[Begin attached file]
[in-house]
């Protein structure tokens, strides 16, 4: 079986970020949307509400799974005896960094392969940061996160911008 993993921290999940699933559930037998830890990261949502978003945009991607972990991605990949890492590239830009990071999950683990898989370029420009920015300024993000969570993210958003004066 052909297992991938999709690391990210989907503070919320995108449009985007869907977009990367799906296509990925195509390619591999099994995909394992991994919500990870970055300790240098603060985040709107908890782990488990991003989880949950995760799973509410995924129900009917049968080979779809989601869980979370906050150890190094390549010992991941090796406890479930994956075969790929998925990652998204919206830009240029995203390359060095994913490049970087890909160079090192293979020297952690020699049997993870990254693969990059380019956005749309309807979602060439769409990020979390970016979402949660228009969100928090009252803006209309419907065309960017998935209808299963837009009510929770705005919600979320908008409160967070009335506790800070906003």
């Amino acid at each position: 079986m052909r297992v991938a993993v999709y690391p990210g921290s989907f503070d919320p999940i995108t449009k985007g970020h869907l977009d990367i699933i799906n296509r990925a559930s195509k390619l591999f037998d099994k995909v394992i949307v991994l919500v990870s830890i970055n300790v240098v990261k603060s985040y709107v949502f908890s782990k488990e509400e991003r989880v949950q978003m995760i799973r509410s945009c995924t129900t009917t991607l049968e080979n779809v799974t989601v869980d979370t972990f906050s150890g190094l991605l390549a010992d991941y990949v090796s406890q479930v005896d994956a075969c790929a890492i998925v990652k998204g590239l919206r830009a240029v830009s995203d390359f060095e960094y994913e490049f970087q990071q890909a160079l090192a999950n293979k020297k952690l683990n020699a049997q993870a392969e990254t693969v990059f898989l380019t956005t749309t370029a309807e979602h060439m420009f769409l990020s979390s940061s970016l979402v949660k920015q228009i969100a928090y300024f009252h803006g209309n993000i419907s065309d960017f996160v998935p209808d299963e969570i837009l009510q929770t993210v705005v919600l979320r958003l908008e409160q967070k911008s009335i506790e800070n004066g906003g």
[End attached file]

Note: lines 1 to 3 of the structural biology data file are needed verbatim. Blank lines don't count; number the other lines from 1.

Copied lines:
[in-house]
């Protein structure tokens, strides 16, 4: 079986970020949307509400799974005896960094392969940061996160911008 993993921290999940699933559930037998830890990261949502978003945009991607972990991605990949890492590239830009990071999950683990898989370029420009920015300024993000969570993210958003004066 052909297992991938999709690391990210989907503070919320995108449009985007869907977009990367799906296509990925195509390619591999099994995909394992991994919500990870970055300790240098603060985040709107908890782990488990991003989880949950995760799973509410995924129900009917049968080979779809989601869980979370906050150890190094390549010992991941090796406890479930994956075969790929998925990652998204919206830009240029995203390359060095994913490049970087890909160079090192293979020297952690020699049997993870990254693969990059380019956005749309309807979602060439769409990020979390970016979402949660228009969100928090009252803006209309419907065309960017998935209808299963837009009510929770705005919600979320908008409160967070009335506790800070906003």
């Amino acid at each position: 079986m052909r297992v991938a993993v999709y690391p990210g921290s989907f503070d919320p999940i995108t449009k985007g970020h869907l977009d990367i699933i799906n296509r990925a559930s195509k390619l591999f037998d099994k995909v394992i949307v991994l919500v990870s830890i970055n300790v240098v990261k603060s985040y709107v949502f908890s782990k488990e509400e991003r989880v949950q978003m995760i799973r509410s945009c995924t129900t009917t991607l049968e080979n779809v799974t989601v869980d979370t972990f906050s150890g190094l991605l390549a010992d991941y990949v090796s406890q479930v005896d994956a075969c790929a890492i998925v990652k998204g590239l919206r830009a240029v830009s995203d390359f060095e960094y994913e490049f970087q990071q890909a160079l090192a999950n293979k020297k952690l683990n020699a049997q993870a392969e990254t693969v990059f898989l380019t956005t749309t370029a309807e979602h060439m420009f769409l990020s979390s940061s970016l979402v949660k920015q228009i969100a928090y300024f009252h803006g209309n993000i419907s065309d960017f996160v998935p209808d299963e969570i837009l009510q929770t993210v705005v919600l979320r958003l908008e409160q967070k911008s009335i506790e800070n004066g906003g």